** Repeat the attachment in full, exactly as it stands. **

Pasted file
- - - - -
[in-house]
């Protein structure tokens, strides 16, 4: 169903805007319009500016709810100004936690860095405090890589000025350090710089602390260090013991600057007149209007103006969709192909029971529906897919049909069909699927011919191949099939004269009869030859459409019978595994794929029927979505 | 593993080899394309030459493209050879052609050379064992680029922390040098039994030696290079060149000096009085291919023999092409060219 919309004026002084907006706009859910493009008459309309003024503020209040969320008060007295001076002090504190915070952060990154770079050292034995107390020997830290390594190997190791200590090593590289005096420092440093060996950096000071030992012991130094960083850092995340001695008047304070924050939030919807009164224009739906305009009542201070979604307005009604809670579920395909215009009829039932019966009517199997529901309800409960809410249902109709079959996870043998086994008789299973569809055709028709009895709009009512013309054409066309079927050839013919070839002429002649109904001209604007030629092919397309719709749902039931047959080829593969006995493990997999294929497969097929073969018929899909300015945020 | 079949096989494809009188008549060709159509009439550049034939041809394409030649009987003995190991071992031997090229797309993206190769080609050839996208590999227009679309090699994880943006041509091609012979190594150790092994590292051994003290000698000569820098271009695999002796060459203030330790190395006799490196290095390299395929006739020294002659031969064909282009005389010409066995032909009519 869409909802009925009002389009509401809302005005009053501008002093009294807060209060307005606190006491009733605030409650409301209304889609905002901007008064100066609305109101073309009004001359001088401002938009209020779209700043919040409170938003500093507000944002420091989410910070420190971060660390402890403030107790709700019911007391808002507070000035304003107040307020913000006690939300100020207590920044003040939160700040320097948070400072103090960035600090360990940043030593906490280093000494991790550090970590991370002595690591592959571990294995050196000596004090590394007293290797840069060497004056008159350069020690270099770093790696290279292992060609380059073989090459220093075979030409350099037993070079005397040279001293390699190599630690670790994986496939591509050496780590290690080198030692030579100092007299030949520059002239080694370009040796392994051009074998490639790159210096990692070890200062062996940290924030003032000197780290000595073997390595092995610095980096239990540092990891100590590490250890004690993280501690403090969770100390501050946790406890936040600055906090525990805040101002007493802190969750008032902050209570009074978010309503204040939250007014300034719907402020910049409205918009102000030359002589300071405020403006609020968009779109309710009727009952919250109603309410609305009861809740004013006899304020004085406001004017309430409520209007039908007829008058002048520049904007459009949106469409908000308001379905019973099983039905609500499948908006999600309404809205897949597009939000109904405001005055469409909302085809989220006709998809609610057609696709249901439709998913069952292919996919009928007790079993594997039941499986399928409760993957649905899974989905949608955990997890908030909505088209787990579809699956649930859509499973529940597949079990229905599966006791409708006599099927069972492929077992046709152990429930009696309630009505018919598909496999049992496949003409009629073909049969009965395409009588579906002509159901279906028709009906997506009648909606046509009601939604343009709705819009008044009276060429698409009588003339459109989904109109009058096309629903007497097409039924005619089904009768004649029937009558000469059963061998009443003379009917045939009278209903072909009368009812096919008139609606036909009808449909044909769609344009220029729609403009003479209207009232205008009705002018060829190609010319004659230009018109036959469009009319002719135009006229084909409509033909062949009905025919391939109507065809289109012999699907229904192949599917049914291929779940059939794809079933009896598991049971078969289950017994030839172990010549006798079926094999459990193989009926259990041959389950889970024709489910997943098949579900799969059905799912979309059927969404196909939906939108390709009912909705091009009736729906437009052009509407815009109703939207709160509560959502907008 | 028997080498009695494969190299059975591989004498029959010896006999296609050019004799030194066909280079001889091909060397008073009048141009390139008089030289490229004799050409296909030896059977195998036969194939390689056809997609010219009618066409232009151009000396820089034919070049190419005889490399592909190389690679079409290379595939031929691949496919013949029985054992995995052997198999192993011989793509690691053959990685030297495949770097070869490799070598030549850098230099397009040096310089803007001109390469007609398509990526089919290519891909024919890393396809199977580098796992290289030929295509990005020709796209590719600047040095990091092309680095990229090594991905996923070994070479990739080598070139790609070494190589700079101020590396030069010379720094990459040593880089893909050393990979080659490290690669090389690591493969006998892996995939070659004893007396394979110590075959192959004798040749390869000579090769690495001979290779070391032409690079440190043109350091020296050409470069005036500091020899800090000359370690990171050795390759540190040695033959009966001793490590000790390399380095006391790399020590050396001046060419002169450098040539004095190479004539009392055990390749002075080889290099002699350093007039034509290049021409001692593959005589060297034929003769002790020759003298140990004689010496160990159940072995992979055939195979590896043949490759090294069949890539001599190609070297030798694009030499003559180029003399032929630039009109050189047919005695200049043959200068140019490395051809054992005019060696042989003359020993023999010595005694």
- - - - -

[in-house]
């Protein structure tokens, strides 16, 4: 169903805007319009500016709810100004936690860095405090890589000025350090710089602390260090013991600057007149209007103006969709192909029971529906897919049909069909699927011919191949099939004269009869030859459409019978595994794929029927979505 | 593993080899394309030459493209050879052609050379064992680029922390040098039994030696290079060149000096009085291919023999092409060219 919309004026002084907006706009859910493009008459309309003024503020209040969320008060007295001076002090504190915070952060990154770079050292034995107390020997830290390594190997190791200590090593590289005096420092440093060996950096000071030992012991130094960083850092995340001695008047304070924050939030919807009164224009739906305009009542201070979604307005009604809670579920395909215009009829039932019966009517199997529901309800409960809410249902109709079959996870043998086994008789299973569809055709028709009895709009009512013309054409066309079927050839013919070839002429002649109904001209604007030629092919397309719709749902039931047959080829593969006995493990997999294929497969097929073969018929899909300015945020 | 079949096989494809009188008549060709159509009439550049034939041809394409030649009987003995190991071992031997090229797309993206190769080609050839996208590999227009679309090699994880943006041509091609012979190594150790092994590292051994003290000698000569820098271009695999002796060459203030330790190395006799490196290095390299395929006739020294002659031969064909282009005389010409066995032909009519 869409909802009925009002389009509401809302005005009053501008002093009294807060209060307005606190006491009733605030409650409301209304889609905002901007008064100066609305109101073309009004001359001088401002938009209020779209700043919040409170938003500093507000944002420091989410910070420190971060660390402890403030107790709700019911007391808002507070000035304003107040307020913000006690939300100020207590920044003040939160700040320097948070400072103090960035600090360990940043030593906490280093000494991790550090970590991370002595690591592959571990294995050196000596004090590394007293290797840069060497004056008159350069020690270099770093790696290279292992060609380059073989090459220093075979030409350099037993070079005397040279001293390699190599630690670790994986496939591509050496780590290690080198030692030579100092007299030949520059002239080694370009040796392994051009074998490639790159210096990692070890200062062996940290924030003032000197780290000595073997390595092995610095980096239990540092990891100590590490250890004690993280501690403090969770100390501050946790406890936040600055906090525990805040101002007493802190969750008032902050209570009074978010309503204040939250007014300034719907402020910049409205918009102000030359002589300071405020403006609020968009779109309710009727009952919250109603309410609305009861809740004013006899304020004085406001004017309430409520209007039908007829008058002048520049904007459009949106469409908000308001379905019973099983039905609500499948908006999600309404809205897949597009939000109904405001005055469409909302085809989220006709998809609610057609696709249901439709998913069952292919996919009928007790079993594997039941499986399928409760993957649905899974989905949608955990997890908030909505088209787990579809699956649930859509499973529940597949079990229905599966006791409708006599099927069972492929077992046709152990429930009696309630009505018919598909496999049992496949003409009629073909049969009965395409009588579906002509159901279906028709009906997506009648909606046509009601939604343009709705819009008044009276060429698409009588003339459109989904109109009058096309629903007497097409039924005619089904009768004649029937009558000469059963061998009443003379009917045939009278209903072909009368009812096919008139609606036909009808449909044909769609344009220029729609403009003479209207009232205008009705002018060829190609010319004659230009018109036959469009009319002719135009006229084909409509033909062949009905025919391939109507065809289109012999699907229904192949599917049914291929779940059939794809079933009896598991049971078969289950017994030839172990010549006798079926094999459990193989009926259990041959389950889970024709489910997943098949579900799969059905799912979309059927969404196909939906939108390709009912909705091009009736729906437009052009509407815009109703939207709160509560959502907008 | 028997080498009695494969190299059975591989004498029959010896006999296609050019004799030194066909280079001889091909060397008073009048141009390139008089030289490229004799050409296909030896059977195998036969194939390689056809997609010219009618066409232009151009000396820089034919070049190419005889490399592909190389690679079409290379595939031929691949496919013949029985054992995995052997198999192993011989793509690691053959990685030297495949770097070869490799070598030549850098230099397009040096310089803007001109390469007609398509990526089919290519891909024919890393396809199977580098796992290289030929295509990005020709796209590719600047040095990091092309680095990229090594991905996923070994070479990739080598070139790609070494190589700079101020590396030069010379720094990459040593880089893909050393990979080659490290690669090389690591493969006998892996995939070659004893007396394979110590075959192959004798040749390869000579090769690495001979290779070391032409690079440190043109350091020296050409470069005036500091020899800090000359370690990171050795390759540190040695033959009966001793490590000790390399380095006391790399020590050396001046060419002169450098040539004095190479004539009392055990390749002075080889290099002699350093007039034509290049021409001692593959005589060297034929003769002790020759003298140990004689010496160990159940072995992979055939195979590896043949490759090294069949890539001599190609070297030798694009030499003559180029003399032929630039009109050189047919005695200049043959200068140019490395051809054992005019060696042989003359020993023999010595005694």